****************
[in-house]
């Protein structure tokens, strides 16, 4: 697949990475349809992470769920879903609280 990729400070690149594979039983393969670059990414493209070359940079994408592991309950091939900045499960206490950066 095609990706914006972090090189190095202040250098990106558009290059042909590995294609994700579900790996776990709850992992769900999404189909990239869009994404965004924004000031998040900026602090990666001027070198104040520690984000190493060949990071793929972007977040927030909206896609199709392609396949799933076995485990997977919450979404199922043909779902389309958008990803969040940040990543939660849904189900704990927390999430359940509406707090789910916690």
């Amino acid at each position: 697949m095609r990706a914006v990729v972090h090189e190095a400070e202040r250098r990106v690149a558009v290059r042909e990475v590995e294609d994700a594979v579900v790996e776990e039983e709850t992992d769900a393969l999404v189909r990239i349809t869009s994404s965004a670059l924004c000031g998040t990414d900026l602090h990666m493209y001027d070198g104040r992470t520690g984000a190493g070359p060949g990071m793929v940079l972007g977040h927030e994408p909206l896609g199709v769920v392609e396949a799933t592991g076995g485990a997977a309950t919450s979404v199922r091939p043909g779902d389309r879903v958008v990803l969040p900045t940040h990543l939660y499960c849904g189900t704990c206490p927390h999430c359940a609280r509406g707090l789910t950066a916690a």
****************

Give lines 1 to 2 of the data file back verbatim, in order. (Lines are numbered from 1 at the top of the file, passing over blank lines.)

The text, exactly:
[in-house]
């Protein structure tokens, strides 16, 4: 697949990475349809992470769920879903609280 990729400070690149594979039983393969670059990414493209070359940079994408592991309950091939900045499960206490950066 095609990706914006972090090189190095202040250098990106558009290059042909590995294609994700579900790996776990709850992992769900999404189909990239869009994404965004924004000031998040900026602090990666001027070198104040520690984000190493060949990071793929972007977040927030909206896609199709392609396949799933076995485990997977919450979404199922043909779902389309958008990803969040940040990543939660849904189900704990927390999430359940509406707090789910916690």